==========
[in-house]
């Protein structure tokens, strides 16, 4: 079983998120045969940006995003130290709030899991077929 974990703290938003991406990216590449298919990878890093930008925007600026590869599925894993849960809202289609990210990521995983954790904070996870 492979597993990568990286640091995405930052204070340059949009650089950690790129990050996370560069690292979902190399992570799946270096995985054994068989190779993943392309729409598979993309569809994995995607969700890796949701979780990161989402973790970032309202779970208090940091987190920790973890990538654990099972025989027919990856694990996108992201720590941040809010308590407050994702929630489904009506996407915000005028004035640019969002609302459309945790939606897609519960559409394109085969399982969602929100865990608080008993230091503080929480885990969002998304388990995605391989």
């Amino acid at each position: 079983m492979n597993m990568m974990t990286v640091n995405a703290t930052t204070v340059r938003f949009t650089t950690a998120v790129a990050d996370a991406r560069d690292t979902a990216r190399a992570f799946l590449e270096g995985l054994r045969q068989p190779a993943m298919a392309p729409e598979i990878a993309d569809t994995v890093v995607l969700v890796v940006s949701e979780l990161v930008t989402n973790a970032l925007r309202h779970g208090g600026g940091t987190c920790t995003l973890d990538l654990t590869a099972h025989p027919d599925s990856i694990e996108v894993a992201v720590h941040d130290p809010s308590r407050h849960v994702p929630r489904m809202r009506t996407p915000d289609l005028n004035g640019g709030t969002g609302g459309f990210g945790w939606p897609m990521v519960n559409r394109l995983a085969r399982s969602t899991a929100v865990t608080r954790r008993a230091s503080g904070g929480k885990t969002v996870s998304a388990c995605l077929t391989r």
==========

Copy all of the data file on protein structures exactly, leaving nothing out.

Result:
[in-house]
């Protein structure tokens, strides 16, 4: 079983998120045969940006995003130290709030899991077929 974990703290938003991406990216590449298919990878890093930008925007600026590869599925894993849960809202289609990210990521995983954790904070996870 492979597993990568990286640091995405930052204070340059949009650089950690790129990050996370560069690292979902190399992570799946270096995985054994068989190779993943392309729409598979993309569809994995995607969700890796949701979780990161989402973790970032309202779970208090940091987190920790973890990538654990099972025989027919990856694990996108992201720590941040809010308590407050994702929630489904009506996407915000005028004035640019969002609302459309945790939606897609519960559409394109085969399982969602929100865990608080008993230091503080929480885990969002998304388990995605391989």
């Amino acid at each position: 079983m492979n597993m990568m974990t990286v640091n995405a703290t930052t204070v340059r938003f949009t650089t950690a998120v790129a990050d996370a991406r560069d690292t979902a990216r190399a992570f799946l590449e270096g995985l054994r045969q068989p190779a993943m298919a392309p729409e598979i990878a993309d569809t994995v890093v995607l969700v890796v940006s949701e979780l990161v930008t989402n973790a970032l925007r309202h779970g208090g600026g940091t987190c920790t995003l973890d990538l654990t590869a099972h025989p027919d599925s990856i694990e996108v894993a992201v720590h941040d130290p809010s308590r407050h849960v994702p929630r489904m809202r009506t996407p915000d289609l005028n004035g640019g709030t969002g609302g459309f990210g945790w939606p897609m990521v519960n559409r394109l995983a085969r399982s969602t899991a929100v865990t608080r954790r008993a230091s503080g904070g929480k885990t969002v996870s998304a388990c995605l077929t391989r």